The students spend many cold hours snuggled up reading and then make their nominations. My middle Wild One is quite the reader...and quite the schmoozer, negotiator, (ahem) manipulator so when he came to me with a book that I wasn't quite sure of I told him to check with the Big Guy. Now I know that the Big Guy had not read the book, but I was quite sure he had seen the movie...you see it was certainly an adult book-written by an adult, for adults, with an adult theme-not to be confused with a book suitable for a 9 year old. BUT, knowing how advanced a reader this child is and his fascination with action, mystery, suspense and thrill he was allowed to read this book (prior to the whole Academy thing)...based on the concept of the book, not the thorough investigation of such actual book (and the dialogue and passages contained within the covers) by either one of his superstar parents.
Along came the school event and the Wild One chose this book in the category of "Best Picture." The tri-fold poster was being transformed into a colorful tribute to the book and characters. The Wild One wrote explanations...careful to include passages and quotes from the book (the Big Guy was in charge of overseeing the initial writing...leaving the editing advise to me) and plastered them on the board inside of homemade books and a carefully created Hum V. He also made a black box detonator, a colorful drawing of a nuclear bomb and an airplane sculpted from legos...which was hung on a shelf under the title of the book.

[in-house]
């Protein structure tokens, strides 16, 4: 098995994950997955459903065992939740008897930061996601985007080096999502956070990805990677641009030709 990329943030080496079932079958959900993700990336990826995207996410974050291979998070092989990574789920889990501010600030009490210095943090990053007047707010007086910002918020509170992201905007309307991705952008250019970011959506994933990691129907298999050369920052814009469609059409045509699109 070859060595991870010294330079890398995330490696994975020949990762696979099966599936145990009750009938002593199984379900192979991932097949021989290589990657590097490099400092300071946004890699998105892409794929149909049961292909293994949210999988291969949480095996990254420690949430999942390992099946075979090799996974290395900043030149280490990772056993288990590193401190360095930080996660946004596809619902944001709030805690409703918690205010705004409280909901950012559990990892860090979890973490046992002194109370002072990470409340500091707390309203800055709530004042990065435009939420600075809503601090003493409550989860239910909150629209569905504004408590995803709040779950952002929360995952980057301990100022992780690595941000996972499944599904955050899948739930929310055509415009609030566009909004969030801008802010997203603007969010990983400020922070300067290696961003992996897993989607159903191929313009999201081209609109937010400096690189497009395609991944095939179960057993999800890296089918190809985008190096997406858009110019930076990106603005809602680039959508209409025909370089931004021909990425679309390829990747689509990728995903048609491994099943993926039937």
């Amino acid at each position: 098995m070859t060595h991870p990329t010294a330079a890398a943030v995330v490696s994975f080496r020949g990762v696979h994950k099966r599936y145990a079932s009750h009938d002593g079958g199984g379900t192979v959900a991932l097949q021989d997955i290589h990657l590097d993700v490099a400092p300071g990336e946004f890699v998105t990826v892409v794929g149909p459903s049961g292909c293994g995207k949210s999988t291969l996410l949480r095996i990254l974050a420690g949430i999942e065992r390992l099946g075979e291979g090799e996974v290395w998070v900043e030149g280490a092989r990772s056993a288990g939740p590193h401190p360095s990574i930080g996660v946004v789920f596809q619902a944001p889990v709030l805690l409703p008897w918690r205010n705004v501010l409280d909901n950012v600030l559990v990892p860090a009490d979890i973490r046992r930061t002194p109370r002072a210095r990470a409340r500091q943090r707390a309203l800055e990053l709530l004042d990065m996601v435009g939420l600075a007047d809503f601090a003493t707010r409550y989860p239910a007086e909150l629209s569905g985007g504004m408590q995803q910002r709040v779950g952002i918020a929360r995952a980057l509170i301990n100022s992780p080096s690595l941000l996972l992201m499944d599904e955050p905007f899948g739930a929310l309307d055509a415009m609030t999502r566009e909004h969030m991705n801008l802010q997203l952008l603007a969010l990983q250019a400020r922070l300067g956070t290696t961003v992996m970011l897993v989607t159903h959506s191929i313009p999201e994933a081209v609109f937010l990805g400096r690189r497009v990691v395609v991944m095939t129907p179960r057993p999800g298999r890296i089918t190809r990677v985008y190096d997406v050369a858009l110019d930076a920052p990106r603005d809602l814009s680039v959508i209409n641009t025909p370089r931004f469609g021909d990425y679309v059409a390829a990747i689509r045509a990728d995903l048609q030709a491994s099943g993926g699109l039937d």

As he was assembling the last remnants of the project I took a peek over his shoulder. I got a little wave of vertigo as I realized what I was looking at. A poster depicting a book based on stolen nuclear bombs and the competition between the bad guy trying to sell them before getting caught and the good guy recovering them before they were detonated. If that was not bad enough, I read one of the passages the Big Guy had OK'd...something about the bullets whizzing past and lodging in someone's skull (are you beginning to understand the vertigo?). Yes, I knew the concept of the book. No, I didn't stop to think of the impact of bringing this poster to school to hang for all (5-11 year olds) to see. No, I never looked at the passages in the book, but I discussed the book with the Wild One each day as he read it to answer any questions and talk about the concepts in the book. What I didn't do was open the book and look at the language used (holy sh#*!) or think clearly about the appropriateness of this book for a school project. The Wild One wasn't fazed by the book, "What? I hear that stuff all the time." The books he loves are filled with suspense and battles...just usually fought by make believe animals...and written with an intended audience of children.
I made the Wild One rewrite the passages to include character development, moments of suspense and vivid imagery...without guns, blood or naughty language (that went over well for someone who had spent hours creating his master piece). So you see when I say, "I nominate myself," I am clearly referring to the "Mother of the Year" award.